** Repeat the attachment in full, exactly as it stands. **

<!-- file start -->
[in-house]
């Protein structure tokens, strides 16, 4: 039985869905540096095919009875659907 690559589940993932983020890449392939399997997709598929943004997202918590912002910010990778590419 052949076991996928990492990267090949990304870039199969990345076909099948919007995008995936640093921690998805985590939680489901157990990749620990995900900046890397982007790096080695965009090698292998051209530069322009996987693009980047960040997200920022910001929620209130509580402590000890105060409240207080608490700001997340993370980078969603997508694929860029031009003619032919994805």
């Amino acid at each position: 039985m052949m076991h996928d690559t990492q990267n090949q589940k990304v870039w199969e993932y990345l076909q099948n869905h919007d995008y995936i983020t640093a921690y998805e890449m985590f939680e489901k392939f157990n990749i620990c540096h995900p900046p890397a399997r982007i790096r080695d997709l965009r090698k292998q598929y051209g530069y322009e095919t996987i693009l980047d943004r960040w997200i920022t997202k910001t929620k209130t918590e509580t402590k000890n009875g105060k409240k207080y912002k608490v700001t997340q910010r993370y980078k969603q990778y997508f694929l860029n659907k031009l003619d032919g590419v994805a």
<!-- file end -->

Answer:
[in-house]
């Protein structure tokens, strides 16, 4: 039985869905540096095919009875659907 690559589940993932983020890449392939399997997709598929943004997202918590912002910010990778590419 052949076991996928990492990267090949990304870039199969990345076909099948919007995008995936640093921690998805985590939680489901157990990749620990995900900046890397982007790096080695965009090698292998051209530069322009996987693009980047960040997200920022910001929620209130509580402590000890105060409240207080608490700001997340993370980078969603997508694929860029031009003619032919994805």
């Amino acid at each position: 039985m052949m076991h996928d690559t990492q990267n090949q589940k990304v870039w199969e993932y990345l076909q099948n869905h919007d995008y995936i983020t640093a921690y998805e890449m985590f939680e489901k392939f157990n990749i620990c540096h995900p900046p890397a399997r982007i790096r080695d997709l965009r090698k292998q598929y051209g530069y322009e095919t996987i693009l980047d943004r960040w997200i920022t997202k910001t929620k209130t918590e509580t402590k000890n009875g105060k409240k207080y912002k608490v700001t997340q910010r993370y980078k969603q990778y997508f694929l860029n659907k031009l003619d032919g590419v994805a």